The same meaning is implied in the Srimad Bhagavad Gita wherein Lord Krishna says the four-fold division was on the basis of one's nature and one's work. Brahmins, according to the Lord, are those who lead lives of piety, are forbearing, calm, self-controlled and seekers of knowledge.

Stanza 14 is merely a reproduction of stanza 15 of Chapter II of Brihat Samhita.

It is difficult to define the term Mlechcha. But by a careful perusal of the literature connected with ancient scientific thought, I would venture to say that the inhabitants of Afghanistan, Arabia and Persia were probably intended by the term Mlechcha. It is not correct to


suggest that mlechcha means neecha. On the contrary the term mlechcha meant a person inhabiting a certain tract of land which I would identify as the strip beginning from Afghanistan and extending upto and including modern Iran. The Yavanas are, of course, the Greeks.

This stanza furnishes us with the clue that the ancient Hindus had cultural relations with Middle East and Southern European countries. In fact the astrological writings of Yavanacharyas seem to have been held in such high esteem by a celebrated scientist like Varaha Mihira that he does not hesitate to give them the respect due to a Maharshi. There seems to have been considerable intermingling of Indian, Greek and Arabian cultures during the time of Mihira, though it cannot be denied that all those countries were highly indebted to India, the mother of all arts and sciences.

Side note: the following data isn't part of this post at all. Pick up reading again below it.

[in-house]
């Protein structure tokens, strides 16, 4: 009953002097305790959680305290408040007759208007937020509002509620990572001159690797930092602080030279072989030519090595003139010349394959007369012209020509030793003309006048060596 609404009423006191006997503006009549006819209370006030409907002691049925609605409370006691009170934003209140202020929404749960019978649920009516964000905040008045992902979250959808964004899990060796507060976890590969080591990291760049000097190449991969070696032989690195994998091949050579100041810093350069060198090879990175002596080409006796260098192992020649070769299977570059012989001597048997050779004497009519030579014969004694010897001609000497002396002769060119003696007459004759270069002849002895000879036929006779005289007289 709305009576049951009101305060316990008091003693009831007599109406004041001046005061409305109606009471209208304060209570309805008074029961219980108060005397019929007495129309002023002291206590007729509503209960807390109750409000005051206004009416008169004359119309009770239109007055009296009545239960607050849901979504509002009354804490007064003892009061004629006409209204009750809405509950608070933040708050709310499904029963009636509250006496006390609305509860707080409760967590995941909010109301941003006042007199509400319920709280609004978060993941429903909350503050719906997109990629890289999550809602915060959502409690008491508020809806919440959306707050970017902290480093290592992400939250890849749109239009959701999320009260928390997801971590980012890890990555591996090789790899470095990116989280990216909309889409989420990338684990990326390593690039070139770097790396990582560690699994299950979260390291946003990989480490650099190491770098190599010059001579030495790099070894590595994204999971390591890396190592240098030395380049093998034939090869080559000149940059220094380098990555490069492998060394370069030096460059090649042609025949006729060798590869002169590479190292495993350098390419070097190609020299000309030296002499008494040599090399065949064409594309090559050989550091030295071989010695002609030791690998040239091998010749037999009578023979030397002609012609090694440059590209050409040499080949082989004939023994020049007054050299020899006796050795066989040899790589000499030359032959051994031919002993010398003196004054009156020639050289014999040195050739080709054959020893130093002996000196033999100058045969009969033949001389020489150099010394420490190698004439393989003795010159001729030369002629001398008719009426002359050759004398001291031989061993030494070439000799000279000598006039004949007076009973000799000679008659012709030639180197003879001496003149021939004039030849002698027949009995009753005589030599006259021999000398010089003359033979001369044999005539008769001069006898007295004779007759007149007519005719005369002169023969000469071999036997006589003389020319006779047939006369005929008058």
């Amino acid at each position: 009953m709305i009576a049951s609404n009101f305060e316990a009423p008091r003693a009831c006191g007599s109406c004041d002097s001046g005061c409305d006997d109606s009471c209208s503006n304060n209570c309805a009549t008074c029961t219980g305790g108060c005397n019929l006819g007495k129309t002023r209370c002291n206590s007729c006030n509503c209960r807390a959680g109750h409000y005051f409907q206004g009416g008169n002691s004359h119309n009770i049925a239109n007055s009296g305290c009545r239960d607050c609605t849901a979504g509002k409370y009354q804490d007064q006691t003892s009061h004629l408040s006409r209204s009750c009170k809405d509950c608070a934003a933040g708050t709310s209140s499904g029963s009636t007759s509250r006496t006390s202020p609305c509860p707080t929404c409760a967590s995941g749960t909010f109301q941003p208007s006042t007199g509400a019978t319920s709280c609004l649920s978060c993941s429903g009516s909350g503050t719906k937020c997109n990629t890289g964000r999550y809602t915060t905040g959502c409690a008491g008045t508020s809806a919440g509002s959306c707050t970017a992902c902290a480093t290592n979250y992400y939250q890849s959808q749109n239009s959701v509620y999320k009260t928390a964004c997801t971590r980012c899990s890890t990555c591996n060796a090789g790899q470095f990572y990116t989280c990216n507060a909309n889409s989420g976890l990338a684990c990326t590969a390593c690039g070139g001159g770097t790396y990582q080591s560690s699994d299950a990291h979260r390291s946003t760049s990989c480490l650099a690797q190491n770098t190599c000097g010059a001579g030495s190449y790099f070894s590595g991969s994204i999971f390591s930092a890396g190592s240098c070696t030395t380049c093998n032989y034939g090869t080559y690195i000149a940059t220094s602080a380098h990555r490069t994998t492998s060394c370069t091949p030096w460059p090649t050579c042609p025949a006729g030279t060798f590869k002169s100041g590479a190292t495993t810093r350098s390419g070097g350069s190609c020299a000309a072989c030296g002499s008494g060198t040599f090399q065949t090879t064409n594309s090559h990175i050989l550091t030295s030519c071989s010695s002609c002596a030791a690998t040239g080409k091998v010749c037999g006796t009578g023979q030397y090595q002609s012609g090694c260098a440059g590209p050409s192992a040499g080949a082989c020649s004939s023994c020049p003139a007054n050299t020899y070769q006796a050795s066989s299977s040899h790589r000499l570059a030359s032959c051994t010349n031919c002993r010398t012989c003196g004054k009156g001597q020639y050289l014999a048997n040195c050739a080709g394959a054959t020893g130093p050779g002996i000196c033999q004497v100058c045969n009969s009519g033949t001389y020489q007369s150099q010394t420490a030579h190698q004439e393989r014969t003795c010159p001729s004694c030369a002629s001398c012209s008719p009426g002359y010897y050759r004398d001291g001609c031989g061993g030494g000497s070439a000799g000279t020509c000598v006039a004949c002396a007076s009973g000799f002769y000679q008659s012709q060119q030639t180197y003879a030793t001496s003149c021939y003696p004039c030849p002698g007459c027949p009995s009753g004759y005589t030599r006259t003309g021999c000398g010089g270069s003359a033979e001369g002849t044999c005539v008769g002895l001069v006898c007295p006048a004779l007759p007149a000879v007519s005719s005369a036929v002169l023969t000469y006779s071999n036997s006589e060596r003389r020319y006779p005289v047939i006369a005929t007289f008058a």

Stanza 15. — That person, who has mastery of this science, who has a good knowledge of mathematics who leads a religious life, who is truthful, who is free from conceit and who is well versed in the Vedas, mantras and tantras, he alone can be called a Daivajnya or seer.

Stanza 16. — All the predictions made by such a person will come true and will never be false. The learned support this statement.

Stanza 17. — The predictions of one who has studied the ten kinds of planetary motions and who has understood the inner principles of astrology will never be falsified.

Stanza 18. — He who has acquired a thorough knowledge of the different Horas, who is an adept in the five siddhantas, who has inferential ability and who is initiated into a secret mantra by a preceptor, can alone know horoscopy.


Qualifications of an astrologer have been laid down in stanzas 15 to 18. In this connection, reference may also be made to similar qualifications laid down by Varaha-Mihira in his Brihat Samhita. One, who wishes to be a correct predictor, should not only be an adept in Astrology, Astronomy, Vedas and Mantra Sastras, but also must be a man of character, religious, righteous and must have obtained siddhi of certain secret mantras which would confer on the astrologer the uncanny power of correct predictions.